Novel Approaches for Oral Insulin Delivery - Pharmaceutical Technology

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Novel Approaches for Oral Insulin Delivery
The authors review various oral drug delivery systems that have been explored to increase patient compliance for insulin.


Pharmaceutical Technology
Volume 33, Issue 7

An aqueous nanoparticulate delivery system containing oppositely charged polymers polyethylenimine (PEI) and DS with zinc as a stabilizer was developed by Tiyaboonchai et al. (43). The pH of PEI solutions, the weight ratio of the two polymers, and zinc sulfate concentrations affected the particle size of the nanoparticles. Spherical particles of 250 nm mean diameter with a zeta potential of approximately +30 mV were produced under optimal conditions. Insulin could be loaded up to 90% in these nanoparticles. Circular dichroism spectra showed no significant conformational changes compared with free insulin under optimized formulation conditions. In contrast to rapid release of insulin in vitro, the hypoglycemic activity in streptozotocin-induced diabetic rats was prolonged. This system offered a number of advantages, including ease of manufacturing under mild preparation conditions, completely aqueous processing conditions, use of biocompatible polymers, ability to control particle size, a high level of drug entrapment, and an ability to preserve secondary structure and biological activity of protein.

Simon et al. prepared nanosized insulin-complexes based on amine modified comb-like polyesters (44). Protection of insulin in nanocomplexes from enzymatic degradation was investigated. The interaction with enterocyte-like Caco-2 cells in terms of cytotoxicity, transport through and uptake in the cell layers was evaluated by measuring transepithelial electrical resistance (TEER), release of lactate dehydrogenase (LDH), and insulin transport. The protection capacity of the nanocomplexes and their interaction with Caco-2 cells varied strongly as a function of lactide-grafting (hydrophobicity). With increasing lactide-grafting (P(26)P(26)-1(LL)P(26)-2(LL)) Nanocomplexes protected as much as 95% of the insulin against degradation by trypsin.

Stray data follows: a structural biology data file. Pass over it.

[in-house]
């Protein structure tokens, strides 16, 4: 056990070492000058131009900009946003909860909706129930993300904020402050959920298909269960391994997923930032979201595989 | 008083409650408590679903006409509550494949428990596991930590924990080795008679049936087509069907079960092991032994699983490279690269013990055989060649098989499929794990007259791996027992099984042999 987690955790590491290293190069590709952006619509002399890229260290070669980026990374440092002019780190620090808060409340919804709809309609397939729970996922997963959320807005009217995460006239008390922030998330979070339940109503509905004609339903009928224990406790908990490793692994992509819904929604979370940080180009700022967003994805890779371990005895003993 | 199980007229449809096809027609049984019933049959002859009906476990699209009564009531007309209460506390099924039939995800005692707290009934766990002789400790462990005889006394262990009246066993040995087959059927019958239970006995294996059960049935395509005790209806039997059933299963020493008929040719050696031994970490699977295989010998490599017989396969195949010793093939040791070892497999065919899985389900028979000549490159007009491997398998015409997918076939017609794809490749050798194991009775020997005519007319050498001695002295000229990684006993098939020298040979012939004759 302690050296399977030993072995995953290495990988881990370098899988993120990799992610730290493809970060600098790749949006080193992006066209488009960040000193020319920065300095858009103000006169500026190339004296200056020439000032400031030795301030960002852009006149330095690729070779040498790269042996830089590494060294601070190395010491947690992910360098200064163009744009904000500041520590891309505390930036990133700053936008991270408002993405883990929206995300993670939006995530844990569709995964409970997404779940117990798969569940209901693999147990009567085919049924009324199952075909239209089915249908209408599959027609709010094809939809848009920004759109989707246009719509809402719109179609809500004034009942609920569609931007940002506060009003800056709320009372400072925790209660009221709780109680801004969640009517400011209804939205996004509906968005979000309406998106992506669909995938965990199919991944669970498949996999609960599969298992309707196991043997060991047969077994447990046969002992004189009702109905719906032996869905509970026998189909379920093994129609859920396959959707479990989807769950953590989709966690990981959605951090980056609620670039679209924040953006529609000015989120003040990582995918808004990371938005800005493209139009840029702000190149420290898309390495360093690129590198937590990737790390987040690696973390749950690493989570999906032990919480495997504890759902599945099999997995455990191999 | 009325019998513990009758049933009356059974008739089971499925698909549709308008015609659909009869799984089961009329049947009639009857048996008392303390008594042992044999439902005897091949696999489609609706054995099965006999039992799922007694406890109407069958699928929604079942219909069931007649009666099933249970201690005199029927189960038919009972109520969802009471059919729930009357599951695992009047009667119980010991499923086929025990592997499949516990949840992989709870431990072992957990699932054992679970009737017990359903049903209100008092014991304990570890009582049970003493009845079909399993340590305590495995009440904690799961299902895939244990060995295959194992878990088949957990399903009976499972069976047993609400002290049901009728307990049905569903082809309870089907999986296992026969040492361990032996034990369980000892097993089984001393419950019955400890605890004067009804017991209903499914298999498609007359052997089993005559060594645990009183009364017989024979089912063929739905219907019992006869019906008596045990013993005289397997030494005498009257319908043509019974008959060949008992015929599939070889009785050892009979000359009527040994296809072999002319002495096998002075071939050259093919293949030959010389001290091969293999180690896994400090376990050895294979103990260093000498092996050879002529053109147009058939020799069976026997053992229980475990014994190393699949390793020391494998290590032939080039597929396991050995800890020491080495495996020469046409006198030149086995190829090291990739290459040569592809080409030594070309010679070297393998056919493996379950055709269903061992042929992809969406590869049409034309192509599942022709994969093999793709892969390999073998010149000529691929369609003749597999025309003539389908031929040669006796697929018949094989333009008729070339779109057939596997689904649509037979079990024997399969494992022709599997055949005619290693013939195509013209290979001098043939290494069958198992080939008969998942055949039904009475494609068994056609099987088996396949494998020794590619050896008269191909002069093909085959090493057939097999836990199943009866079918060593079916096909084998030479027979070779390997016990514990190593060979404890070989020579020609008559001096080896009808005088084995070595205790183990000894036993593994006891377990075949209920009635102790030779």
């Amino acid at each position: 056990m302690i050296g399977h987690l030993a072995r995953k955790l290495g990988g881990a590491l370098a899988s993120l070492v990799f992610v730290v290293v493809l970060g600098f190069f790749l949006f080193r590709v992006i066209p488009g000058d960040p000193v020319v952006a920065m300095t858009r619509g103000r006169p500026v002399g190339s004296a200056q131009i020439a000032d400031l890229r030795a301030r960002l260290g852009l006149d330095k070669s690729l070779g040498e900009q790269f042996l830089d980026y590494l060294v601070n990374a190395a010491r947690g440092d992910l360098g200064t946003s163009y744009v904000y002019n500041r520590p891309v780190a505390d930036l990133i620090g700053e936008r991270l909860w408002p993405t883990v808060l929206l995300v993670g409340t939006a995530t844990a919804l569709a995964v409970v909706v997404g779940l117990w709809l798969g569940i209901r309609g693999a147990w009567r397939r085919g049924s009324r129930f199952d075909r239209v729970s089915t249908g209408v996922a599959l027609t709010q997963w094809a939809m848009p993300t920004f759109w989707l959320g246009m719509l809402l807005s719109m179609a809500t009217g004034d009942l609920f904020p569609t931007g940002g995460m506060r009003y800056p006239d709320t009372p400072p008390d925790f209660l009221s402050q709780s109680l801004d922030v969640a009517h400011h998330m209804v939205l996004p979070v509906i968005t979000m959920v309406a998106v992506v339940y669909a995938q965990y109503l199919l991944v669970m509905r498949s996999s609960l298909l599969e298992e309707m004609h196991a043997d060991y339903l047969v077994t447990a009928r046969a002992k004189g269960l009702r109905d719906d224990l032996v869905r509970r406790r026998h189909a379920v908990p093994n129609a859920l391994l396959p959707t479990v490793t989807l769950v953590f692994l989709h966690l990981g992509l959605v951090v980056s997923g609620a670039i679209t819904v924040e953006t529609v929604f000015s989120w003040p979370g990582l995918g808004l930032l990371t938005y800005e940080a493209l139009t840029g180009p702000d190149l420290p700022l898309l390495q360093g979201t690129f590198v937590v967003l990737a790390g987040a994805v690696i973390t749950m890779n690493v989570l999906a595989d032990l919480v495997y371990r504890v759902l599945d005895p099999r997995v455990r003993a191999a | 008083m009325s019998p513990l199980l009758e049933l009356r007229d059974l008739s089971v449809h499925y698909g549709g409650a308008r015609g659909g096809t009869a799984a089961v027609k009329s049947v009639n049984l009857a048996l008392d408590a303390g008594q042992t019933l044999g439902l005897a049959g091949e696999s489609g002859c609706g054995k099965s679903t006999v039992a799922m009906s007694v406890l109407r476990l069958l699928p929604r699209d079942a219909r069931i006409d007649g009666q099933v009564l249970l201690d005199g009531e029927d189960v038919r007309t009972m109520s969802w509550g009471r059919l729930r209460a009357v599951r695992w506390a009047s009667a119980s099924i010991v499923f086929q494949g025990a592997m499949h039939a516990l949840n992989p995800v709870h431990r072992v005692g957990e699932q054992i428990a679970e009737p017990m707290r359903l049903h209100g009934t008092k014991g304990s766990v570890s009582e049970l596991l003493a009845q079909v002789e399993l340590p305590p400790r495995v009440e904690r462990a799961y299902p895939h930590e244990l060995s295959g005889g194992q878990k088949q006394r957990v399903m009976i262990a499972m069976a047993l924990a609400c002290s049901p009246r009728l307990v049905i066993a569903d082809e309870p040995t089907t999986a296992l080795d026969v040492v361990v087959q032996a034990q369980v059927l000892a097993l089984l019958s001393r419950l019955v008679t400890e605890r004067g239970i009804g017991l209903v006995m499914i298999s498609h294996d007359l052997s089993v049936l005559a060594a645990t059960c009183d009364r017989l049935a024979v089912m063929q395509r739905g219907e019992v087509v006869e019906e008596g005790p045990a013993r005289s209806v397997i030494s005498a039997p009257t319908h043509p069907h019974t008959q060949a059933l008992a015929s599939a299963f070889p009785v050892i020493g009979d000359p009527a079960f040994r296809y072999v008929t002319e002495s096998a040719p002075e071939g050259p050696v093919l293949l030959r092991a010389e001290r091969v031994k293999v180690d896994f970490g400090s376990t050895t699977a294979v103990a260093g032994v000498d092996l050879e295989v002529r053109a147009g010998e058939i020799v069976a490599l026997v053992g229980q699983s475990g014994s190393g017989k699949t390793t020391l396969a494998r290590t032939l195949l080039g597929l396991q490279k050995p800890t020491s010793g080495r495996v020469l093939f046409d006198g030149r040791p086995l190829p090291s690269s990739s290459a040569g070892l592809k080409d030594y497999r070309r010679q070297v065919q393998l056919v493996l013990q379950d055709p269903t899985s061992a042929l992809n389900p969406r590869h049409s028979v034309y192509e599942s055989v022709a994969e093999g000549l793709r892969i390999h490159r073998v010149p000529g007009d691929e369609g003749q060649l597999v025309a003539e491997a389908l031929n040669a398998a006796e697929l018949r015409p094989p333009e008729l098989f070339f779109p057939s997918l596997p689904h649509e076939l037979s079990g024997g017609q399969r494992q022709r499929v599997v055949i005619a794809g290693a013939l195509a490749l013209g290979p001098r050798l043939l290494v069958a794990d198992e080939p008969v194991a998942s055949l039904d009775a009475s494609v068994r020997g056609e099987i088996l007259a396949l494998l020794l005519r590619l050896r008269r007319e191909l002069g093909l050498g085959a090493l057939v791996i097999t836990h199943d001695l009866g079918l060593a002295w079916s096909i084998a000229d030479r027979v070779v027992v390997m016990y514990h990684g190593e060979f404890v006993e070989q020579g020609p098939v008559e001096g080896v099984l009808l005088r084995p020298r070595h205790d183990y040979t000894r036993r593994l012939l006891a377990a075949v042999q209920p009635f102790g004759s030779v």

Colon-targeted delivery systems

Proteolytic enzymes in the stomach degrade insulin, but in intestines peptidase activity is low and drainage into lymph is maximized. Researchers are exploring colon-specific delivery for insulin. To achieve colon specific delivery of insulin, Hideyuki et al. prepared azopolymer-coated pellets containing fluorescein isothiocyanate dextran (FD-4) (45). In vitro drug-release experiments were carried out according to Japanese Pharmacopoeia XII (rotating basket method). The release of FD-4 from the pellets in phosphate buffered saline was very small. However, the release of FD-4 was markedly increased in the presence of rat ceacal contents. The pharmacodynamic studies of the azopolymer-coated pellets containing these peptides with camostat mesilate (protease inhibitor) were carried out by measuring the hypoglycemic effects. A slight decrease in plasma-glucose levels was observed following the oral administration of these pellets containing 12.5 IU of insulin compared with the same dose of insulin solution. The authors concluded that azopolymer-coated pellets with protease inhibitor might be useful carriers for the colon-specific delivery of insulin.

Yakugaku Zasshi developed two types of microcapsular devices containing new acrylate-based nanogels with a specific solute-permeability for the delayed- or thermosensitive-release of peptide drugs (46). A nanogel-particle of acrylic terpolymer, ethyl acrylate-methyl methacrylate-2-hydroxy-ethyl methacrylate, was newly synthesized by emulsion polymerization to construct delayed-release microcapsules. The insulin-loaded lactose particles were spray coated with the acrylic terpolymers. These microcapsules showed a pH-in-dependent delayed-release profile. Oral administration of the microcapsules with the lag time of 6 h to beagle dogs resulted in significantly reduced blood glucose concentration, leading to colon-specific insulin delivery with pharmacological availability of 5%. Meanwhile, poly(N-isopropylcarylamide) (p(NIPAAm)] nanogel-particles with a reversible temperature-dependent swelling property were prepared by dispersion polymerization to fabricate microcapsular membranes with thermosensitively changeable permeability. The microcapsules constructed by coating of drug-loaded CaCO3 particles with a blend mixture of the p(NIPAAm) nanogels and ethylcellulose pseudo-latex exhibited an on-off positively thermosensitive drug-release; the release rate was remarkably enhanced at higher temperatures possibly due to the formation of voids through the shrinkage of p(NIPAAm) nanogels in the membrane. A possible application of this type of microcapsules can be found in externally temperature-activated pulsatile peptide delivery.


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